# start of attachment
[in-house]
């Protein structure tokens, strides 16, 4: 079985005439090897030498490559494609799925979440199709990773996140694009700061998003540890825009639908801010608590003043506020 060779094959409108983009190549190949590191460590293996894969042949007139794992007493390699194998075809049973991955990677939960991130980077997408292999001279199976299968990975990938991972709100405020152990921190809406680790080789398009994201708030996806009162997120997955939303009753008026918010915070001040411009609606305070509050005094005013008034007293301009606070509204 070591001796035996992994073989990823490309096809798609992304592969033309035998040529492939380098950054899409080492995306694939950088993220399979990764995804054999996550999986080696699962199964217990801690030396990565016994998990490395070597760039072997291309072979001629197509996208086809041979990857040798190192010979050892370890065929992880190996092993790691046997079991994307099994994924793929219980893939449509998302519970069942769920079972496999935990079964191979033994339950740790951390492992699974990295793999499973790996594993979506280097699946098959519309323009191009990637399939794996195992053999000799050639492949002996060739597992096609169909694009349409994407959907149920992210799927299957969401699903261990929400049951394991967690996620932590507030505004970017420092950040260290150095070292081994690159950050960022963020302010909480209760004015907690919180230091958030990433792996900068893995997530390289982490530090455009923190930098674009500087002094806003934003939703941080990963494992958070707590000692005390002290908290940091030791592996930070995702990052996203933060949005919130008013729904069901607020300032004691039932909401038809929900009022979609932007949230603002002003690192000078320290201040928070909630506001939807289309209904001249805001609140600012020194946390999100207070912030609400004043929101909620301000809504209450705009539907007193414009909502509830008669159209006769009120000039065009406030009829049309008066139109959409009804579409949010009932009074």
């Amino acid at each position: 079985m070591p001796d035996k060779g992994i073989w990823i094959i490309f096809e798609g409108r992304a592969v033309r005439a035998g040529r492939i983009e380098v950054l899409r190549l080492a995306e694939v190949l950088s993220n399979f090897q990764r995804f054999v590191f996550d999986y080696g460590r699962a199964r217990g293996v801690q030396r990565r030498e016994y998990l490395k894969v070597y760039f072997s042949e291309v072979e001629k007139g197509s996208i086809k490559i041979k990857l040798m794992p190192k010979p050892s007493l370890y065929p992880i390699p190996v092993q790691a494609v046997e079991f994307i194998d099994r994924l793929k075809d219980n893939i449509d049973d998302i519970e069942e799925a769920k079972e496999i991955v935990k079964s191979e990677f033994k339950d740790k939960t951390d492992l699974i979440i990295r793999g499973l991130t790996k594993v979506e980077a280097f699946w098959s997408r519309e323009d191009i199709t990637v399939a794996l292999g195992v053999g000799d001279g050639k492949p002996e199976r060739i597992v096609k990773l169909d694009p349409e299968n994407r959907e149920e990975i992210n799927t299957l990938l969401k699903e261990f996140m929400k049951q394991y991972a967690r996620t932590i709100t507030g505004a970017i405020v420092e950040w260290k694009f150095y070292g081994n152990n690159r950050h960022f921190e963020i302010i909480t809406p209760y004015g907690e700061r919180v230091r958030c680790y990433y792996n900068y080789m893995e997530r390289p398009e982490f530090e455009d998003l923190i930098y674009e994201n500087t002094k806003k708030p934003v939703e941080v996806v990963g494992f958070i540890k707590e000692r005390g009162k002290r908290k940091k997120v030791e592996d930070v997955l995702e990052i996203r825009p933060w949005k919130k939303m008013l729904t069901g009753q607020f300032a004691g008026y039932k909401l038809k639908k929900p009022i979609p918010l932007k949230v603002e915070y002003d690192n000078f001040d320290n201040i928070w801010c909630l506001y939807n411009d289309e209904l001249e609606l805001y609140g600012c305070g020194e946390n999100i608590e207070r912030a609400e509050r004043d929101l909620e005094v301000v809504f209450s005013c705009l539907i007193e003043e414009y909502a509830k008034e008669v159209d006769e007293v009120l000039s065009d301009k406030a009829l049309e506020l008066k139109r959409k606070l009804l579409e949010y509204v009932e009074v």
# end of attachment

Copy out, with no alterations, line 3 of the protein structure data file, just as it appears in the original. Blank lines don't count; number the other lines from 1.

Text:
């Amino acid at each position: 079985m070591p001796d035996k060779g992994i073989w990823i094959i490309f096809e798609g409108r992304a592969v033309r005439a035998g040529r492939i983009e380098v950054l899409r190549l080492a995306e694939v190949l950088s993220n399979f090897q990764r995804f054999v590191f996550d999986y080696g460590r699962a199964r217990g293996v801690q030396r990565r030498e016994y998990l490395k894969v070597y760039f072997s042949e291309v072979e001629k007139g197509s996208i086809k490559i041979k990857l040798m794992p190192k010979p050892s007493l370890y065929p992880i390699p190996v092993q790691a494609v046997e079991f994307i194998d099994r994924l793929k075809d219980n893939i449509d049973d998302i519970e069942e799925a769920k079972e496999i991955v935990k079964s191979e990677f033994k339950d740790k939960t951390d492992l699974i979440i990295r793999g499973l991130t790996k594993v979506e980077a280097f699946w098959s997408r519309e323009d191009i199709t990637v399939a794996l292999g195992v053999g000799d001279g050639k492949p002996e199976r060739i597992v096609k990773l169909d694009p349409e299968n994407r959907e149920e990975i992210n799927t299957l990938l969401k699903e261990f996140m929400k049951q394991y991972a967690r996620t932590i709100t507030g505004a970017i405020v420092e950040w260290k694009f150095y070292g081994n152990n690159r950050h960022f921190e963020i302010i909480t809406p209760y004015g907690e700061r919180v230091r958030c680790y990433y792996n900068y080789m893995e997530r390289p398009e982490f530090e455009d998003l923190i930098y674009e994201n500087t002094k806003k708030p934003v939703e941080v996806v990963g494992f958070i540890k707590e000692r005390g009162k002290r908290k940091k997120v030791e592996d930070v997955l995702e990052i996203r825009p933060w949005k919130k939303m008013l729904t069901g009753q607020f300032a004691g008026y039932k909401l038809k639908k929900p009022i979609p918010l932007k949230v603002e915070y002003d690192n000078f001040d320290n201040i928070w801010c909630l506001y939807n411009d289309e209904l001249e609606l805001y609140g600012c305070g020194e946390n999100i608590e207070r912030a609400e509050r004043d929101l909620e005094v301000v809504f209450s005013c705009l539907i007193e003043e414009y909502a509830k008034e008669v159209d006769e007293v009120l000039s065009d301009k406030a009829l049309e506020l008066k139109r959409k606070l009804l579409e949010y509204v009932e009074v």